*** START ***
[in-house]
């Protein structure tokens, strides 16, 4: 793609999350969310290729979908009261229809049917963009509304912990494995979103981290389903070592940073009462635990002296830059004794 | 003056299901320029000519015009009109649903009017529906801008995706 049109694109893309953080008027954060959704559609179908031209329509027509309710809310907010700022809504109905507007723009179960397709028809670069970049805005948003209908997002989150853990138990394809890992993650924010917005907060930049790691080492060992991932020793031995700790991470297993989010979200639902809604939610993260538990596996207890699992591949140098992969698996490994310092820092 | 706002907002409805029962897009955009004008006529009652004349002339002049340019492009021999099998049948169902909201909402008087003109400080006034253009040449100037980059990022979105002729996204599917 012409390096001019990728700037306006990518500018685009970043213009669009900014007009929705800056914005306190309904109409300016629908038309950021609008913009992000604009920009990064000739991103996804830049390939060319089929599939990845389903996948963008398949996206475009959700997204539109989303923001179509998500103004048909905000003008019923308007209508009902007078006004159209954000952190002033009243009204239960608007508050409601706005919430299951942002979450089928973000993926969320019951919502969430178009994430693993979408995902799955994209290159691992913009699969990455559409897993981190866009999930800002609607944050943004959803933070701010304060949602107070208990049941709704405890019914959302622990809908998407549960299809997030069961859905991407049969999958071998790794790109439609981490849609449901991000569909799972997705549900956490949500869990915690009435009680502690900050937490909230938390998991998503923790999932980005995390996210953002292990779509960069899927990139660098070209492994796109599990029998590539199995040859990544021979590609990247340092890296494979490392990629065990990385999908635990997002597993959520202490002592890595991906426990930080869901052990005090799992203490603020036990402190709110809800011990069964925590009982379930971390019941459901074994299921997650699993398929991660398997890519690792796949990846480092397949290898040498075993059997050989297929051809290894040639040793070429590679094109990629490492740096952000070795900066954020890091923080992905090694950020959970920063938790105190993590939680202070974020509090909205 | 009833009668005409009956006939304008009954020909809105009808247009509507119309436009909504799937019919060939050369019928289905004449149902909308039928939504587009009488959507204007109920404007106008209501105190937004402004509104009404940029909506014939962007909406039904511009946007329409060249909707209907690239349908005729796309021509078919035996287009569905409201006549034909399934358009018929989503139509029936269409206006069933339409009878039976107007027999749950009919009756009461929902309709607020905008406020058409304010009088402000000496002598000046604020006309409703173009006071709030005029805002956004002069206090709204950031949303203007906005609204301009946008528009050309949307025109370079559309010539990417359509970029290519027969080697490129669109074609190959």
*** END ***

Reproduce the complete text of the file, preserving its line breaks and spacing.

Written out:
[in-house]
């Protein structure tokens, strides 16, 4: 793609999350969310290729979908009261229809049917963009509304912990494995979103981290389903070592940073009462635990002296830059004794 | 003056299901320029000519015009009109649903009017529906801008995706 049109694109893309953080008027954060959704559609179908031209329509027509309710809310907010700022809504109905507007723009179960397709028809670069970049805005948003209908997002989150853990138990394809890992993650924010917005907060930049790691080492060992991932020793031995700790991470297993989010979200639902809604939610993260538990596996207890699992591949140098992969698996490994310092820092 | 706002907002409805029962897009955009004008006529009652004349002339002049340019492009021999099998049948169902909201909402008087003109400080006034253009040449100037980059990022979105002729996204599917 012409390096001019990728700037306006990518500018685009970043213009669009900014007009929705800056914005306190309904109409300016629908038309950021609008913009992000604009920009990064000739991103996804830049390939060319089929599939990845389903996948963008398949996206475009959700997204539109989303923001179509998500103004048909905000003008019923308007209508009902007078006004159209954000952190002033009243009204239960608007508050409601706005919430299951942002979450089928973000993926969320019951919502969430178009994430693993979408995902799955994209290159691992913009699969990455559409897993981190866009999930800002609607944050943004959803933070701010304060949602107070208990049941709704405890019914959302622990809908998407549960299809997030069961859905991407049969999958071998790794790109439609981490849609449901991000569909799972997705549900956490949500869990915690009435009680502690900050937490909230938390998991998503923790999932980005995390996210953002292990779509960069899927990139660098070209492994796109599990029998590539199995040859990544021979590609990247340092890296494979490392990629065990990385999908635990997002597993959520202490002592890595991906426990930080869901052990005090799992203490603020036990402190709110809800011990069964925590009982379930971390019941459901074994299921997650699993398929991660398997890519690792796949990846480092397949290898040498075993059997050989297929051809290894040639040793070429590679094109990629490492740096952000070795900066954020890091923080992905090694950020959970920063938790105190993590939680202070974020509090909205 | 009833009668005409009956006939304008009954020909809105009808247009509507119309436009909504799937019919060939050369019928289905004449149902909308039928939504587009009488959507204007109920404007106008209501105190937004402004509104009404940029909506014939962007909406039904511009946007329409060249909707209907690239349908005729796309021509078919035996287009569905409201006549034909399934358009018929989503139509029936269409206006069933339409009878039976107007027999749950009919009756009461929902309709607020905008406020058409304010009088402000000496002598000046604020006309409703173009006071709030005029805002956004002069206090709204950031949303203007906005609204301009946008528009050309949307025109370079559309010539990417359509970029290519027969080697490129669109074609190959």